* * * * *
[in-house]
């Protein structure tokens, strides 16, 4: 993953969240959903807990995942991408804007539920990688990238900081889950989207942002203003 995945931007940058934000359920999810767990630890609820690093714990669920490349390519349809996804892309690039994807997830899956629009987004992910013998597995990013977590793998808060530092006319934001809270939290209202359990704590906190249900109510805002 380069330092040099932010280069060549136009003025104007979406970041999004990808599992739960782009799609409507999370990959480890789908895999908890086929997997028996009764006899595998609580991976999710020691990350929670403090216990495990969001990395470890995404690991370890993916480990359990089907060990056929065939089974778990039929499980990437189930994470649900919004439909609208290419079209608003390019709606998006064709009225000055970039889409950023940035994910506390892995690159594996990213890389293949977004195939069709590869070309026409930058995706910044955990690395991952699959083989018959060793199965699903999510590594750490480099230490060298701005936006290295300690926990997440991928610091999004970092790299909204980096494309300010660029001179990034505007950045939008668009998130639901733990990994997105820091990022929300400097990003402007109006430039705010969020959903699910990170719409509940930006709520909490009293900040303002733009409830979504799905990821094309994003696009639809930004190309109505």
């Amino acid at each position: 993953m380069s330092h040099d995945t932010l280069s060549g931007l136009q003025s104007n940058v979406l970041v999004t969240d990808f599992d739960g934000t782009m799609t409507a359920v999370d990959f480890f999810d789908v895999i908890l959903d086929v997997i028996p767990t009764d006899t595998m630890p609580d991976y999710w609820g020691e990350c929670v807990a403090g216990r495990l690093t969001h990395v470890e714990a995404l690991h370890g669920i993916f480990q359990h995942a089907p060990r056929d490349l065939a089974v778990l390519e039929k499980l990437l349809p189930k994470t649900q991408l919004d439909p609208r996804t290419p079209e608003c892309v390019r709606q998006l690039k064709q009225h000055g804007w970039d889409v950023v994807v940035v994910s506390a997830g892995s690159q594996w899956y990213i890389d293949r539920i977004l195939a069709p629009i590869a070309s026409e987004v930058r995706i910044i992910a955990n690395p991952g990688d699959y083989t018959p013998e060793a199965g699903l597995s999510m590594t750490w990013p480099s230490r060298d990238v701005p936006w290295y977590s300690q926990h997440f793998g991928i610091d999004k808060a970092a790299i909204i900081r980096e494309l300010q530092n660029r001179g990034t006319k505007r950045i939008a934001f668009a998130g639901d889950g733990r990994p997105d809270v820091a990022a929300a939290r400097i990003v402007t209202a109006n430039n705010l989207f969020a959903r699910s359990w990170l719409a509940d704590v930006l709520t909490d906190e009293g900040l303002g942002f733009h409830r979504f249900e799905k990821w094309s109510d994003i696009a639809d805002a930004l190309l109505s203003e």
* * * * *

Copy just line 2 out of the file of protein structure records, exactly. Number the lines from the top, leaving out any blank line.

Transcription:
């Protein structure tokens, strides 16, 4: 993953969240959903807990995942991408804007539920990688990238900081889950989207942002203003 995945931007940058934000359920999810767990630890609820690093714990669920490349390519349809996804892309690039994807997830899956629009987004992910013998597995990013977590793998808060530092006319934001809270939290209202359990704590906190249900109510805002 380069330092040099932010280069060549136009003025104007979406970041999004990808599992739960782009799609409507999370990959480890789908895999908890086929997997028996009764006899595998609580991976999710020691990350929670403090216990495990969001990395470890995404690991370890993916480990359990089907060990056929065939089974778990039929499980990437189930994470649900919004439909609208290419079209608003390019709606998006064709009225000055970039889409950023940035994910506390892995690159594996990213890389293949977004195939069709590869070309026409930058995706910044955990690395991952699959083989018959060793199965699903999510590594750490480099230490060298701005936006290295300690926990997440991928610091999004970092790299909204980096494309300010660029001179990034505007950045939008668009998130639901733990990994997105820091990022929300400097990003402007109006430039705010969020959903699910990170719409509940930006709520909490009293900040303002733009409830979504799905990821094309994003696009639809930004190309109505």